As a tenant, you have certain responsibilities to your landlord.
You must pay your rent on time and keep the home and property in a clean and orderly condition. Your landlord, however, has responsibilities to you as well. Some tenant and landlord responsibilities are set by local or federal law. In general, however, both your responsibilities as a tenant and your landlord’s responsibilities to you should be discussed when you sign a lease, especially if they extend beyond those required by law.
Keep in mind that violating one provision of a rental contract does not invalidate the other provisions of the contract. For example, if you fail to pay rent on time, your landlord is not excused of his or her responsibilities to you, nor are you entitled to break your own contractual agreements just because your landlord fails to meet certain responsibilities. If you have a problem with a landlord not meeting his or her responsibilities to you, you may choose to seek legal counsel and pursue your complaint through the proper channels, all the while keeping up your end of the agreement.
First and foremost, a landlord is legally responsible to provide his or her tenants with a habitable home. A habitable home is one fit to reside in, free of defects and hazards and in compliance with all local and state health and building codes. The minimum standards of habitability include the following:
A landlord is not responsible, however, for making sure your living space or the home’s exterior, common areas and grounds are pleasing to you aesthetically. Also, a minor housing code violation does not render a home uninhabitable.
A landlord’s responsibility to perform due diligence ensures the habitability of the home prior to a tenant taking residence. While a landlord’s responsibility to keep the home habitable is ongoing, the responsibility for due diligence is exercised once before you move in. The landlord must inspect the property thoroughly to identify any potential hazards or threats.
If a problem is found, a landlord then has the responsibility to take care of that problem before letting you move in. If the landlord does not have the power to prevent certain dangers, he or she is not liable. However, if a danger is avoidable, the landlord is responsible for doing his or her due diligence to prevent it.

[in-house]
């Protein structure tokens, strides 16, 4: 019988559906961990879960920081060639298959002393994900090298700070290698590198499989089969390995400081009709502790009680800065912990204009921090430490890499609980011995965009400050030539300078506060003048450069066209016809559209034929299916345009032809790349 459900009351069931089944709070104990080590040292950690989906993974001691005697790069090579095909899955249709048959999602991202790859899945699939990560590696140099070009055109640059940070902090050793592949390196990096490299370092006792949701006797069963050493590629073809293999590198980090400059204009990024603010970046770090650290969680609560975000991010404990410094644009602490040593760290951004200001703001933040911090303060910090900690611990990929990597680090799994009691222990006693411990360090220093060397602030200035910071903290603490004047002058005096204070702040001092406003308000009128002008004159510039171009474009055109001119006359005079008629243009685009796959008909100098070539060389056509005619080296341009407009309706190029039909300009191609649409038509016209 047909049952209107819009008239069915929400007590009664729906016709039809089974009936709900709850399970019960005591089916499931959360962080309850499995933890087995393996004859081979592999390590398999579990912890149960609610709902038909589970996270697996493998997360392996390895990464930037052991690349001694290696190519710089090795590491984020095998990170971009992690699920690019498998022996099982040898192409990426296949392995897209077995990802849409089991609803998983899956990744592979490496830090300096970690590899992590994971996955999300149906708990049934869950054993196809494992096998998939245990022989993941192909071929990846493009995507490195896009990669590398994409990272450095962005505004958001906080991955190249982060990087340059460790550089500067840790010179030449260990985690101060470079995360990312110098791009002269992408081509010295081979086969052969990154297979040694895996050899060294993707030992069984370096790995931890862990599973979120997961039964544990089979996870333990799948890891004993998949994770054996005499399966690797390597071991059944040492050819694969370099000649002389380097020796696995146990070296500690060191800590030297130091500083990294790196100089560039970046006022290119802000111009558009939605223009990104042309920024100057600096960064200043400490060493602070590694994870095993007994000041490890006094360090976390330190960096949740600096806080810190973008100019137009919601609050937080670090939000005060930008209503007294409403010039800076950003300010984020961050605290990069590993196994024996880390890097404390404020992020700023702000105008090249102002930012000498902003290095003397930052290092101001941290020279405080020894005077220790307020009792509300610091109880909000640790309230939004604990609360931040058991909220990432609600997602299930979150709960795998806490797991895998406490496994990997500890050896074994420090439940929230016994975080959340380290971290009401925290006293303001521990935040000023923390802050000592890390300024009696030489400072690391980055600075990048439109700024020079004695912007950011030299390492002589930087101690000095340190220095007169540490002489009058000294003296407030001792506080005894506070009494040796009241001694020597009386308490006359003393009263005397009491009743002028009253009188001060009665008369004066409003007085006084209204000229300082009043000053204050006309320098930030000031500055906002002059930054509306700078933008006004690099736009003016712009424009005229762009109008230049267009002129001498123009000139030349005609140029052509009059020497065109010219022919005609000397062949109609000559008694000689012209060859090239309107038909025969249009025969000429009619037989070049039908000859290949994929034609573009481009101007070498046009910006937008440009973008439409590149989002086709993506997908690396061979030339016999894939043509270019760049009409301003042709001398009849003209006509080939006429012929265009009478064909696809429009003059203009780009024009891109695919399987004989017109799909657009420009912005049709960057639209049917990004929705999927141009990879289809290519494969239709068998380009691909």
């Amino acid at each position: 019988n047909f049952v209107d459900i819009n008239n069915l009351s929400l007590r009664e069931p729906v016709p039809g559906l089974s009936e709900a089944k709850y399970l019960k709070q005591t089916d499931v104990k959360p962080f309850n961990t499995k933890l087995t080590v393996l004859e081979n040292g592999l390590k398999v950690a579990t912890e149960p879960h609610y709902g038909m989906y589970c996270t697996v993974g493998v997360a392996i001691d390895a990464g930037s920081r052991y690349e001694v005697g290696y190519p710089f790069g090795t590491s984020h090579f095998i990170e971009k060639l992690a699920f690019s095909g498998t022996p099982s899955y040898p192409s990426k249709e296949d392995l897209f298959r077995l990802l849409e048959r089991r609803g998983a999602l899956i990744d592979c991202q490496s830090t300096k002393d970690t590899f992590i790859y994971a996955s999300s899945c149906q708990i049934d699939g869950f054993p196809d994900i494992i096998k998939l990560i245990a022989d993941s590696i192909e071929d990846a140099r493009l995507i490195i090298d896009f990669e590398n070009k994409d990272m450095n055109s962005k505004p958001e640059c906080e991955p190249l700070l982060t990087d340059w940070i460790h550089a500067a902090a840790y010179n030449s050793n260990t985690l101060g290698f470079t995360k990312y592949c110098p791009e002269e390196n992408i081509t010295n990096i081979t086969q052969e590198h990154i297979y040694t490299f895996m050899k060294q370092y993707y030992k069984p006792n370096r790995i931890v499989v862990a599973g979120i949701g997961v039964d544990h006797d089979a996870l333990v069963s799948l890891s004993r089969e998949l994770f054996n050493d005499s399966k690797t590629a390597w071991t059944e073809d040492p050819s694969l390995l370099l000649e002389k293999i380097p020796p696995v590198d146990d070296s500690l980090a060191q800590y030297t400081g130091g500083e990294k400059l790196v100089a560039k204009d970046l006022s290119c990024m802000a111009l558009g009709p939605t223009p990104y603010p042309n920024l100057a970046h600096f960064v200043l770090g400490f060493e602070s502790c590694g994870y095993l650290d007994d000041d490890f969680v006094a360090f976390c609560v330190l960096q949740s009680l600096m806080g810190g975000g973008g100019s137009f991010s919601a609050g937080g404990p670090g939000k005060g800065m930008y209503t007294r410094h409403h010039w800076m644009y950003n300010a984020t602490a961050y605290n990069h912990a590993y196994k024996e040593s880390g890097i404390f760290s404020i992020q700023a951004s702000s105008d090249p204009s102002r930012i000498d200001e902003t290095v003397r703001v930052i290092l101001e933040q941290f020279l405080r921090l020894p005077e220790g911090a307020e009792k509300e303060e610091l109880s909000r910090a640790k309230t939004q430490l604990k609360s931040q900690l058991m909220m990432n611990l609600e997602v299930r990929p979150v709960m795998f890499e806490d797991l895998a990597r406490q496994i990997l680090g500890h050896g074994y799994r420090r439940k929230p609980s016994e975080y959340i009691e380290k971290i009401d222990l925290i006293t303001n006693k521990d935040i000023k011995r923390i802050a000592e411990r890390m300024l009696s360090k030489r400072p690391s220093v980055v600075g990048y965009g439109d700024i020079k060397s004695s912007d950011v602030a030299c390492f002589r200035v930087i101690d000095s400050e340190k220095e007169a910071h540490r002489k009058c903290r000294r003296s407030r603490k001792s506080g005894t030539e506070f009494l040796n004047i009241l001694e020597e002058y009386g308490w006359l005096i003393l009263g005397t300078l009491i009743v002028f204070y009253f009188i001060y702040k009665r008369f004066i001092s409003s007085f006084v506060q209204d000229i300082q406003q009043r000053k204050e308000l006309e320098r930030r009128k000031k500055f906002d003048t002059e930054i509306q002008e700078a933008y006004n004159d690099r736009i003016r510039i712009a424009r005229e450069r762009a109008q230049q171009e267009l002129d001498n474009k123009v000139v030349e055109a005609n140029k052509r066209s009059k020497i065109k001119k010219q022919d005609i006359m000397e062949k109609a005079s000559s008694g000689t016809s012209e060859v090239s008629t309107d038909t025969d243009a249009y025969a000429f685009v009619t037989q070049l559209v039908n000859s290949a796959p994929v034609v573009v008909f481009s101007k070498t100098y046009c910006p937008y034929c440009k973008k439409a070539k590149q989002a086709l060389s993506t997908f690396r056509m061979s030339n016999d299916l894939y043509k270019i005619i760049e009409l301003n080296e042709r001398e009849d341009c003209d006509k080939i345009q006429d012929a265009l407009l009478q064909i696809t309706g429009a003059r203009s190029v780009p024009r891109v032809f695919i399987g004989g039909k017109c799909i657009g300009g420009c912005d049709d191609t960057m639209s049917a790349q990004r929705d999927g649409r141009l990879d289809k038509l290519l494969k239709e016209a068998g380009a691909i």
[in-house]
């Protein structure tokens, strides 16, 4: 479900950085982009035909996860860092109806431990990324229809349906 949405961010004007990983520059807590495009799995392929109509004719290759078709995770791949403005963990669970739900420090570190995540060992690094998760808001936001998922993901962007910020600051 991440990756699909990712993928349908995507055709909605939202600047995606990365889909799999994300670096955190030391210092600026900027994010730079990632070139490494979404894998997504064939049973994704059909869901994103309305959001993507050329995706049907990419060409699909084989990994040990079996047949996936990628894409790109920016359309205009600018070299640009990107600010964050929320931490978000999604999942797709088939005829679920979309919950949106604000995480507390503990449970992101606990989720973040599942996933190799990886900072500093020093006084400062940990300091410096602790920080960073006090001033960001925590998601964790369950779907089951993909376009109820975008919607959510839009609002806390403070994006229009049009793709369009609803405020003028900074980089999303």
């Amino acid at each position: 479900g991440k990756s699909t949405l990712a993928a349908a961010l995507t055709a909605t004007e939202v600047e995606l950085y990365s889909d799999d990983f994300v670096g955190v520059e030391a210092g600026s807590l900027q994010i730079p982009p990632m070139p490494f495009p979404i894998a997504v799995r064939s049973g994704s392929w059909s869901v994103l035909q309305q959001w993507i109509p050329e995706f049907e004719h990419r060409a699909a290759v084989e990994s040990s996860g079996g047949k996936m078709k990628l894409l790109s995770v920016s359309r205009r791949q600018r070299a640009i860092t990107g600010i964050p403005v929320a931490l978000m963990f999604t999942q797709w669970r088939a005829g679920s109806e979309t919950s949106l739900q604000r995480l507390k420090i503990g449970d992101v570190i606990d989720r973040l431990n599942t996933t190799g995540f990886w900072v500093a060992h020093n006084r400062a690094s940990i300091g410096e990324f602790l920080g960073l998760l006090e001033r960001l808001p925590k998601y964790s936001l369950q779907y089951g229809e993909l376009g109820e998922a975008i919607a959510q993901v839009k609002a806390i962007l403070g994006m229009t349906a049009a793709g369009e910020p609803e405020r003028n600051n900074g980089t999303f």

While your landlord is not responsible for fixing every issue in your home, he or she is responsible for many aspects of home repair and maintenance. Any repairs needed to maintain the habitability of your home are you landlord’s responsibility. This may include defects in the following:
Your landlord is also liable for any injuries sustained due to an unaddressed or improperly addressed defect in the property. Your landlord is not responsible, however, for any repairs needed to fix damage caused by you or your family, pets or guests. In fact, any damages that are caused by you or a guest while you are renting an apartment may prevent you from getting your full security deposit back.
If your landlord collects a security deposit from you when you move in, he or she is required to place it in an interest-bearing savings account in escrow for you. The landlord can only use your security deposit to pay for repairs of damage caused by you or your family, pets or guests.
If the landlord uses any portion of your security deposit for such repairs, he or she must provide you a receipt of that amount and what it was used for. Upon moving out of the home, the landlord is responsible for returning whatever remains of your security deposit to you along with any interest it may have accrued.
The landlord is allowed to conduct an inspection of the home after you have moved out in order to make sure there is no cause for him or her to keep any of your security deposit. That inspection must be conducted in a timely fashion. Without due cause to withhold your security deposit, the landlord must return it within a reasonable time likely articulated in your rental agreement.
If your landlord fails to meet his or her responsibilities, you can sue the landlord for negligence. If found guilty, the landlord can be made to pay damages. However, this is a last resort and should only be pursued if the landlord fails to respond proactively to your legitimate complaints.
If you suffered damages because of a defect in the habitability of the home the landlord failed to correct, the landlord may have to pay those damages. When reaching out to a landlord about issues with your apartment, make sure to document all responses.
Your landlord should make sure no one else but you and the landlord has keys to your home. She or he is not permitted to give keys to repair people or to let repair people work in your home unsupervised. Your landlord should ensure the home has functioning smoke detectors and carbon monoxide detectors in all the necessary places in the home.
Additionally, the landlord must ensure the home has the proper fire safety protocols installed, including proper escape access. The landlord is responsible for making sure the grounds around the home and the common areas within the home, such as the lobby and stairs in a multi-unit home, are unobstructed and free of safety hazards. Finally, she or he has a responsibility to give you 24-hour notice before coming into your home.
All the landlord responsibilities discussed above are required in every state in the country. Some states and local jurisdictions also have additional laws regulating landlord responsibilities and tenant rights. Make sure you know about any additional rights and responsibilities you or your landlord may have in your state. Such knowledge can help in resolving disputes with your landlord.